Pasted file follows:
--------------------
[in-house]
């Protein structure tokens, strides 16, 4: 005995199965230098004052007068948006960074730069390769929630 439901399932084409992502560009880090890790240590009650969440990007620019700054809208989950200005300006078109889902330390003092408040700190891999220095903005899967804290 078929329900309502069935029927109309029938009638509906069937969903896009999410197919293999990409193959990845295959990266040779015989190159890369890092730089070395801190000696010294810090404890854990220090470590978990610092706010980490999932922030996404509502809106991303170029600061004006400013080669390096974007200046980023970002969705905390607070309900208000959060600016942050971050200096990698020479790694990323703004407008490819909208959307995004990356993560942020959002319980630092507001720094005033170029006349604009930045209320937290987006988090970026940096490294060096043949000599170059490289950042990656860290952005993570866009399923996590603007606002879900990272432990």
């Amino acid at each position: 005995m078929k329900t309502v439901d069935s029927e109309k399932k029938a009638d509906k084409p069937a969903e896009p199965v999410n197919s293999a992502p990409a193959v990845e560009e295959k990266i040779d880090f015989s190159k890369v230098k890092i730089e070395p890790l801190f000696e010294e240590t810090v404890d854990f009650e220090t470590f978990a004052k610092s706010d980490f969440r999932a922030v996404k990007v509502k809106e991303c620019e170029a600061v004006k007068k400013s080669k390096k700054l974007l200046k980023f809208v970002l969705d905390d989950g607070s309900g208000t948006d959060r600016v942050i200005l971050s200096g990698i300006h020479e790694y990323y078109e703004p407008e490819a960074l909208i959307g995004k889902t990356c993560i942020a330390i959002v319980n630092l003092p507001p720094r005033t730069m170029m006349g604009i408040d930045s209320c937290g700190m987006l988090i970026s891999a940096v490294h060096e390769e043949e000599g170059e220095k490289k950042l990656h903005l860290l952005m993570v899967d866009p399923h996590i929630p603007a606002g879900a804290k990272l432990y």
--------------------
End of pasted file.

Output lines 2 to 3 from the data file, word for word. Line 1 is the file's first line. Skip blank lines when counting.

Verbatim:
């Protein structure tokens, strides 16, 4: 005995199965230098004052007068948006960074730069390769929630 439901399932084409992502560009880090890790240590009650969440990007620019700054809208989950200005300006078109889902330390003092408040700190891999220095903005899967804290 078929329900309502069935029927109309029938009638509906069937969903896009999410197919293999990409193959990845295959990266040779015989190159890369890092730089070395801190000696010294810090404890854990220090470590978990610092706010980490999932922030996404509502809106991303170029600061004006400013080669390096974007200046980023970002969705905390607070309900208000959060600016942050971050200096990698020479790694990323703004407008490819909208959307995004990356993560942020959002319980630092507001720094005033170029006349604009930045209320937290987006988090970026940096490294060096043949000599170059490289950042990656860290952005993570866009399923996590603007606002879900990272432990």
């Amino acid at each position: 005995m078929k329900t309502v439901d069935s029927e109309k399932k029938a009638d509906k084409p069937a969903e896009p199965v999410n197919s293999a992502p990409a193959v990845e560009e295959k990266i040779d880090f015989s190159k890369v230098k890092i730089e070395p890790l801190f000696e010294e240590t810090v404890d854990f009650e220090t470590f978990a004052k610092s706010d980490f969440r999932a922030v996404k990007v509502k809106e991303c620019e170029a600061v004006k007068k400013s080669k390096k700054l974007l200046k980023f809208v970002l969705d905390d989950g607070s309900g208000t948006d959060r600016v942050i200005l971050s200096g990698i300006h020479e790694y990323y078109e703004p407008e490819a960074l909208i959307g995004k889902t990356c993560i942020a330390i959002v319980n630092l003092p507001p720094r005033t730069m170029m006349g604009i408040d930045s209320c937290g700190m987006l988090i970026s891999a940096v490294h060096e390769e043949e000599g170059e220095k490289k950042l990656h903005l860290l952005m993570v899967d866009p399923h996590i929630p603007a606002g879900a804290k990272l432990y």